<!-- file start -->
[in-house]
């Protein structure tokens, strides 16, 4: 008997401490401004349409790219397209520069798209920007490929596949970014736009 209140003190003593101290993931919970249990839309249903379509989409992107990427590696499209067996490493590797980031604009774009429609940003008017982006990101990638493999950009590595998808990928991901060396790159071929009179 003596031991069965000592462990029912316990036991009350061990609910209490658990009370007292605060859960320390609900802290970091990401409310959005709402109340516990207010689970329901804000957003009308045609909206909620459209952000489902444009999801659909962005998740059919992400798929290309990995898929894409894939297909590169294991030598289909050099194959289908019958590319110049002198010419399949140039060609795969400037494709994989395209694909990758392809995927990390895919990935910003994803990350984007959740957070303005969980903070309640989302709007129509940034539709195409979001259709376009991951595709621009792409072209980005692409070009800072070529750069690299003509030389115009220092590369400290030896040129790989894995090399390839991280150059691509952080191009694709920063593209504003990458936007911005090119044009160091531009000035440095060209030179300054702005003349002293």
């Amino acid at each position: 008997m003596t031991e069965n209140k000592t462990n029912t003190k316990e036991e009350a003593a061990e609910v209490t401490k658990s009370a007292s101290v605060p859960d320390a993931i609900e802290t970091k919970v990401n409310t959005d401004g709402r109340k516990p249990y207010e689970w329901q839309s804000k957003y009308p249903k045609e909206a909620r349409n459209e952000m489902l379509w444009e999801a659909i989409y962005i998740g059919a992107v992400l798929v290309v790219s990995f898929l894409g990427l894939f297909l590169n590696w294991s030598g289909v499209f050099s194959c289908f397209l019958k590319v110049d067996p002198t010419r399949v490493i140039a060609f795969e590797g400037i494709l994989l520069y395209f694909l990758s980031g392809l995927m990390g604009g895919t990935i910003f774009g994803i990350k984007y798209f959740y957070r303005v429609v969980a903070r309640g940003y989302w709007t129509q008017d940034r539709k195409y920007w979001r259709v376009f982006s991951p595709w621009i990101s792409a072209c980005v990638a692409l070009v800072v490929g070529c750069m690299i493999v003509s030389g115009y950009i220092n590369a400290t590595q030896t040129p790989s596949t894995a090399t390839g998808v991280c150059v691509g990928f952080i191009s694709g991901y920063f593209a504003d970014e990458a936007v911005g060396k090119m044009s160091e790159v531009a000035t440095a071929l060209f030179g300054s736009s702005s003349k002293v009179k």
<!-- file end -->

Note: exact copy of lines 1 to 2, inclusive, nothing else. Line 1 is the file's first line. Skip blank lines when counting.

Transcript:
[in-house]
């Protein structure tokens, strides 16, 4: 008997401490401004349409790219397209520069798209920007490929596949970014736009 209140003190003593101290993931919970249990839309249903379509989409992107990427590696499209067996490493590797980031604009774009429609940003008017982006990101990638493999950009590595998808990928991901060396790159071929009179 003596031991069965000592462990029912316990036991009350061990609910209490658990009370007292605060859960320390609900802290970091990401409310959005709402109340516990207010689970329901804000957003009308045609909206909620459209952000489902444009999801659909962005998740059919992400798929290309990995898929894409894939297909590169294991030598289909050099194959289908019958590319110049002198010419399949140039060609795969400037494709994989395209694909990758392809995927990390895919990935910003994803990350984007959740957070303005969980903070309640989302709007129509940034539709195409979001259709376009991951595709621009792409072209980005692409070009800072070529750069690299003509030389115009220092590369400290030896040129790989894995090399390839991280150059691509952080191009694709920063593209504003990458936007911005090119044009160091531009000035440095060209030179300054702005003349002293």